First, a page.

College hosts discussion on policing challenges within the Knoxville community

Revising policing in the city of Knoxville is a costly endeavor that requires honest policy assessment, additional manpower, understanding from the community and more funding, a group of panelists said during a presentation at the College of Law last week.

The College of Law’s Student Bar Association, with assistance from Interim Associate Dean for Diversity, Inclusion, and Community Engagement Michelle Kwon, hosted four community leaders on April 5 to discuss “The Future of Policing in Knoxville.” 

Knoxville Police Chief Paul Noel, UT Sociology Professor and criminologist Michelle Brown, Director of Community Safety LaKenya Middlebrook, and Community Defense of East Tennessee Director Imani Mfalme Shu’la each shared views on the challenges and opportunities that Knoxville faces.

Key among the challenges for Noel is recruiting officers to replace the 25% of his force who are of retirement age, and finding recruits who are “problem solvers” that possess the level of compassion the job requires.

Brown, whose research focuses on abolition movements surrounding prisons, police, bail, and capital punishment, said it’s critical that we overhaul criminal justice throughout the United States. Particularly within Knoxville, there are too few agencies offering crisis response as an alternative to police responders, she said.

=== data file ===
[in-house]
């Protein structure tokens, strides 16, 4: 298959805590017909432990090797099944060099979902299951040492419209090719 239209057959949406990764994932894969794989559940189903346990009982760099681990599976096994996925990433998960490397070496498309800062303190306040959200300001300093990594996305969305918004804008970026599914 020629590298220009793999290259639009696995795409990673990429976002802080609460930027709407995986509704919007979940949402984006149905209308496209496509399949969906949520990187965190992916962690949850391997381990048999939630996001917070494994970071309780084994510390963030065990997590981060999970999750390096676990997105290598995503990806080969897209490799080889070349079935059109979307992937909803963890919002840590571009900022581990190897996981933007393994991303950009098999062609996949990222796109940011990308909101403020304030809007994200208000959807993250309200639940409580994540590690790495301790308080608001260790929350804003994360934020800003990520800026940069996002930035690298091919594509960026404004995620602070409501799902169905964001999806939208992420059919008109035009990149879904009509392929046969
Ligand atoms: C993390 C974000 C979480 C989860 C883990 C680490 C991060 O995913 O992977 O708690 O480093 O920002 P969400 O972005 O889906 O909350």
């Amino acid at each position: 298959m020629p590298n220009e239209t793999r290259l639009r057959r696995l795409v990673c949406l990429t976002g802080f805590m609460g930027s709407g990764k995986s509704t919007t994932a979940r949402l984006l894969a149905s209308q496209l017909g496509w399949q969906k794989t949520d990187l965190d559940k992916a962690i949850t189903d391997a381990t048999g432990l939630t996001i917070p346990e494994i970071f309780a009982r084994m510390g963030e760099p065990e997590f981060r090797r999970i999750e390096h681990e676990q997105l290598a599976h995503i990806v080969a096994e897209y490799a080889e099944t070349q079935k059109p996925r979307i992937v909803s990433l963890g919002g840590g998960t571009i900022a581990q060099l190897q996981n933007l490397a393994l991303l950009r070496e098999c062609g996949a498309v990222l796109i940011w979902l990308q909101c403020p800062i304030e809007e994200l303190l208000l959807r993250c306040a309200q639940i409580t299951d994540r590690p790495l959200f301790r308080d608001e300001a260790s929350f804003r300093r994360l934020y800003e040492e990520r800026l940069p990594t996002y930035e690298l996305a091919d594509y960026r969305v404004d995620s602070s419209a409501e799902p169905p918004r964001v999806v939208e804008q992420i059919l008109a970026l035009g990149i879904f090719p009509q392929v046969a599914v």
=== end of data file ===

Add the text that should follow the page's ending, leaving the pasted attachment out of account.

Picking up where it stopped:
Without a concerted commitment to change policing, Shu’la believes Black Knoxville residents will continue to face unfair treatment. She referenced a 2016 case of a man she said was unjustly beaten by Knoxville police officers who remain on the force, and called for an overhaul of the policies that enable that to happen.

“Revisiting what we expect and need law enforcement to do and then preparing them to actually do that” should be the priority, Middlebrook said.

Student Bar Association moderator Austin Wall said students organized the event in response to the death of Tyre Nichols’, whose deadly encounter with five Memphis police officers led to public outcry. 

The panelists “represented key constituencies” that are each vital to the policing discussion, Kwon said. 

“The goal was to create an opportunity for our campus community and the larger Knoxville community to hear a meaningful conversation about police-citizen interactions and police accountability from a range of perspectives,” she said.

“I think we were able to do that.”